All grains contain peptides that mimic morphine or endogenous opioid substances. This is where I deal with my latest loaf craving. Get your bread-based exorphin fix here.

Monday, April 29, 2013

Steeped Whole Wheat, Kamut, Semolina Sourdough Loaf

Whole Wheat, Kamut, Semolina Sourdough Loaf

Is this the last bread I'll ever make?  I never know these days, as I am beginning to put into place my intention to perform a juicing detox, and totally fast from bread for a few days (10, 21, 30 or 60 -- perhaps forever, who knows?).  Meanwhile, I'm still making these whole grain breads, and eating them on the days when I eat anything at all.

This bread was an attempt to repeat the unusual technique of steeping the dough while bulk fermenting, as I did when I mixed a bread with ginger tea.  This time I did not use tea but water alone; and it was not a high temperature, but right out of the tap.


  • 700g Whole wheat berries, freshly milled
  • 200g Kamut flour
  • 100g Semolina flour
  • 200g Sourdough starter
  • 20g Sea Salt
  • 720g Original water
  • 50g water added with salt after a short autolyse
  • 50g water added to steep the dough

(Total water 820g, total hydration 82%)

This method was designed around the fact that I had to sleep during the day, and work at night.  I generally go to bed around 1100 on the first day of a series of night shifts, and try to sleep till mid afternoon, whether I'm tired or not.  It's not a healthy lifestyle, working at night, but someone has to do it, and we nurses each take our turn.

In the morning, after a usual night of sleep, I mixed up the flour and 720g of the water, kneading it for about 5 minutes.  This dough gets to autolyse, or sit there without salt, for about an hour.  The salt is added with 50g more water, and this is folded in, in the bowl, until all the water is incorporated.  At this point, the dough is kneaded again for about 5-10 minutes, until it is smooth and fairly tight.  I let it sit in the bowl another 30 minutes, then I kneaded it again.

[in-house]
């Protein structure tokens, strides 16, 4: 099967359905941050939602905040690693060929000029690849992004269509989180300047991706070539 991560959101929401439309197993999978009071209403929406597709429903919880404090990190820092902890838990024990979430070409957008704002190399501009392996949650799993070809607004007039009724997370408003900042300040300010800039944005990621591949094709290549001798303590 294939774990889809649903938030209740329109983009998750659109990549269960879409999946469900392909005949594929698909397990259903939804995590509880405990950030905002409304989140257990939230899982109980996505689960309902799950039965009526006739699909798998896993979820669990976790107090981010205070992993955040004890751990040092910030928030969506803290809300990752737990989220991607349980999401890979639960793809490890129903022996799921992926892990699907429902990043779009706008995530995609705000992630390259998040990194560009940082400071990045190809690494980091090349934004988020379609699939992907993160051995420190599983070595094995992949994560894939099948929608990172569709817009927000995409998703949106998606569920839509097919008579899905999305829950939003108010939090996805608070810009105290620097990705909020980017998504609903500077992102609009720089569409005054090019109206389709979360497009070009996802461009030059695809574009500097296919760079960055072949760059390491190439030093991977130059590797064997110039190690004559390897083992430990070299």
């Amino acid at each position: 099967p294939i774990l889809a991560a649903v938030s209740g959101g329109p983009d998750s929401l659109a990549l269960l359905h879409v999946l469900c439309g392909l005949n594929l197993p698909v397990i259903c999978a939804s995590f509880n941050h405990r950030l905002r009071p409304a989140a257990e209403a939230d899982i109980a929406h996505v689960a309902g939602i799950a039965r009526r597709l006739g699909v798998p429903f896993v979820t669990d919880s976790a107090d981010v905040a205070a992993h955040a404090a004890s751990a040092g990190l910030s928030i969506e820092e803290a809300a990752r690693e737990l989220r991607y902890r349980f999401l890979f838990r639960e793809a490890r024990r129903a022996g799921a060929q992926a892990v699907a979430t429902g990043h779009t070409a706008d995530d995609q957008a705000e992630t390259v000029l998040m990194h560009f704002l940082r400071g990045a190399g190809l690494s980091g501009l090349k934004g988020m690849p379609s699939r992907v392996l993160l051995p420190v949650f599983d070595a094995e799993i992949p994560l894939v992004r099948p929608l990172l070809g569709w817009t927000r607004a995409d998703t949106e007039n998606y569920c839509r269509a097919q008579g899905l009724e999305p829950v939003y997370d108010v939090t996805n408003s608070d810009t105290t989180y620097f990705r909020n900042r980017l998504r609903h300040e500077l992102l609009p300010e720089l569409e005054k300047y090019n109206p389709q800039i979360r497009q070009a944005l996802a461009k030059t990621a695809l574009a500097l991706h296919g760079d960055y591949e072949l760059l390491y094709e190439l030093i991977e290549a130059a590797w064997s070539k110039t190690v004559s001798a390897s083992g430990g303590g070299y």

At this point, when I returned it to the bowl, I poured 50g of water over top of it, and just let it sit.  At the 30 minute mark, I did a stretch and fold a few times, until much of the water was incorporated.  There was still a dribble in the bottom of the bowl that I wasn't going to worry too much about.  I let it sit another 30 minutes, then poured the dough out on the counter, divided it, and preshaped it.  After a short 30min bench rest, I finished shaping the dough, and put it in proofing baskets.  Then I went to bed.

I got up around 3pm, and turned the oven on to preheat the stones.  The dough had therefore only been proofing about 4 to 4 1/2 hours before hitting the oven.  This dough seems quite sloppy, and it deflated a bit upon moving from the basket to the peel, being scored, and then transferred to the hot stone.  But over the 40 minute baking period, it did rise enough to fill in the score marks, so I was happy with the results.  The temperature was the usual Tartine bread amount of 450 degrees F, and it sat there for 40 minutes, with steam in the oven during the initial period.

I enjoyed this bread, as did my wife.  It was quite moist.  Without the technique of steeping the dough during stretches and folds, this bread dough would have been extremely difficult to handle.  This is a gentle way to get the hydration level up.